By Sarah Diaz for the Island Eye News
The blackpoll warbler is a small migratory warbler that completes an incredible journey twice each year. These neotropical migrants fly between their breeding grounds in Northern Canada and Alaska to their wintering grounds in South America. The distance between their breeding and wintering grounds can be as much as 5,000 miles.
For this tiny warbler to fly thousands of miles in roughly six to eight weeks, it must double in weight before it embarks.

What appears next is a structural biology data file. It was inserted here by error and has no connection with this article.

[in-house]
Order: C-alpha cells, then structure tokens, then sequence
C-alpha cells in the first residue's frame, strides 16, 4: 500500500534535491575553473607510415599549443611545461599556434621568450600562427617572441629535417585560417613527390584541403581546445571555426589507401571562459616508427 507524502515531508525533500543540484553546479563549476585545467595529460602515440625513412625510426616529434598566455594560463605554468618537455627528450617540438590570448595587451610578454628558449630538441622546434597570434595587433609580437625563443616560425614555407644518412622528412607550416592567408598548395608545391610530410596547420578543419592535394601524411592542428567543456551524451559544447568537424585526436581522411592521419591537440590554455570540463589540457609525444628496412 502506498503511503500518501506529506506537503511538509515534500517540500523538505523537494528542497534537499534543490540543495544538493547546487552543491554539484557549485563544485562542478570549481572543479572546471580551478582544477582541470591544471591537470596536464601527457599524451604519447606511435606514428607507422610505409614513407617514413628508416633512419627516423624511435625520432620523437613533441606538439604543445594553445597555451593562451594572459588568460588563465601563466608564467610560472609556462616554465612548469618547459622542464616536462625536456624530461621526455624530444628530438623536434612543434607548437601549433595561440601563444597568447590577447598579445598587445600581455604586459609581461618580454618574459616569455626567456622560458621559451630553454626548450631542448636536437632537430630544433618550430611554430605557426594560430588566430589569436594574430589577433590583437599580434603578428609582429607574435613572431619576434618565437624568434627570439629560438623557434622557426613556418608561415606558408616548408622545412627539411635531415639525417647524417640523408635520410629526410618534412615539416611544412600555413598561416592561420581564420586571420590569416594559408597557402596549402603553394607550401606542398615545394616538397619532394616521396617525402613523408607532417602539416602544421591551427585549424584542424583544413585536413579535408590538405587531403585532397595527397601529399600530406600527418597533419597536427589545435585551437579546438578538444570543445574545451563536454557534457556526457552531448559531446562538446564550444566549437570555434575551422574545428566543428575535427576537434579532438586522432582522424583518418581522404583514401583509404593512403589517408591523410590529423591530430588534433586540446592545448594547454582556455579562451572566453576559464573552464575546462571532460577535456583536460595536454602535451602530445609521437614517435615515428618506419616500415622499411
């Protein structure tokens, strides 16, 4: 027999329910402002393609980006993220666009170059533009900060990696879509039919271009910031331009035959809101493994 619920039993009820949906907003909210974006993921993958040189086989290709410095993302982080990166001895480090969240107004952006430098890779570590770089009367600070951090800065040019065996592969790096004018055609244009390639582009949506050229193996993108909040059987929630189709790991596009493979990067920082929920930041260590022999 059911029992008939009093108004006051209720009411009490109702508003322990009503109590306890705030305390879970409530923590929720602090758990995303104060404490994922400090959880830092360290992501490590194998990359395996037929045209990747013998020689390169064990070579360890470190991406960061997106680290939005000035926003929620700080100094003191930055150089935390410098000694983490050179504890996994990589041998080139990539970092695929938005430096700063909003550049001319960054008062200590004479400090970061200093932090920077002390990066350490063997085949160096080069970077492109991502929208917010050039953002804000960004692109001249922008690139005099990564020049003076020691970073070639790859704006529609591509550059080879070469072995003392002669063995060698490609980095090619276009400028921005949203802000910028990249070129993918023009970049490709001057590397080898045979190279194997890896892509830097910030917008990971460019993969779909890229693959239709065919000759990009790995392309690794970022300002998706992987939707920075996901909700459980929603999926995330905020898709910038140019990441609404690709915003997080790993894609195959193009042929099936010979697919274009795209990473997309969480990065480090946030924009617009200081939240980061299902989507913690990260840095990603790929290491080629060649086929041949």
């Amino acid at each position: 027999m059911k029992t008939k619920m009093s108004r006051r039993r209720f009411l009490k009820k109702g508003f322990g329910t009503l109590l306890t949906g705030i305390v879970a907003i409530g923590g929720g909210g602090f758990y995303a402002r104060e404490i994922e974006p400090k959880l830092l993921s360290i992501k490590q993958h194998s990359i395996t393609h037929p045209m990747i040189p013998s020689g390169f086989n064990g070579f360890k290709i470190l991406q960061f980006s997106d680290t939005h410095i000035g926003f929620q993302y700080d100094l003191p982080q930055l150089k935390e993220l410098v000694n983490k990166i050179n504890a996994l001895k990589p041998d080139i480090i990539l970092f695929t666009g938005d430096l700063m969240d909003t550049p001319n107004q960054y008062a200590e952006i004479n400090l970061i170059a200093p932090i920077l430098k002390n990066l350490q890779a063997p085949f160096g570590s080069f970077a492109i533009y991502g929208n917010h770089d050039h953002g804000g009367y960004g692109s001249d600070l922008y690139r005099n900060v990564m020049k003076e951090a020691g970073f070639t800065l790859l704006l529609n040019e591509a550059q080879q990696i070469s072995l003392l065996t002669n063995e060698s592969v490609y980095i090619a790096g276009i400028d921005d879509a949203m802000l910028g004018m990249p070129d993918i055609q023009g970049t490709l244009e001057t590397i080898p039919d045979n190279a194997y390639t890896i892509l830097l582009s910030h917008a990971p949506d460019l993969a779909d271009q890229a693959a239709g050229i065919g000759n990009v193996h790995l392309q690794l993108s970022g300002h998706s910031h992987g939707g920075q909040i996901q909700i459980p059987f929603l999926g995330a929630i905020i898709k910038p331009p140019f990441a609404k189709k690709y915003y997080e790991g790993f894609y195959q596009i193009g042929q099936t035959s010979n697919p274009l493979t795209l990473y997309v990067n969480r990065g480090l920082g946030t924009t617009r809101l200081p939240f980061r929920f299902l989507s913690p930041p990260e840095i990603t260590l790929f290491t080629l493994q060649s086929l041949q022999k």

One leg of their route is especially dangerous: Many blackpolls fly for 80+ hours nonstop over the Atlantic Ocean.
This adult male Blackpoll Warbler banded and released on Sullivan’s Island was on the thinner side. It weighed a mere 10.6g (0.37 ounces). This bird made a quick pit stop in the protected land to forage and gain much-needed fat reserves to complete its journey to Canada. Coastal stopover locations are crucial to a variety of migrating birds, such as warblers, flycatchers and thrushes.
The Sullivan’s Island Bird Banding Station has put normal operations on hold due to the current situation with COVID-19. You can contact Sarah Díaz at email@example.com.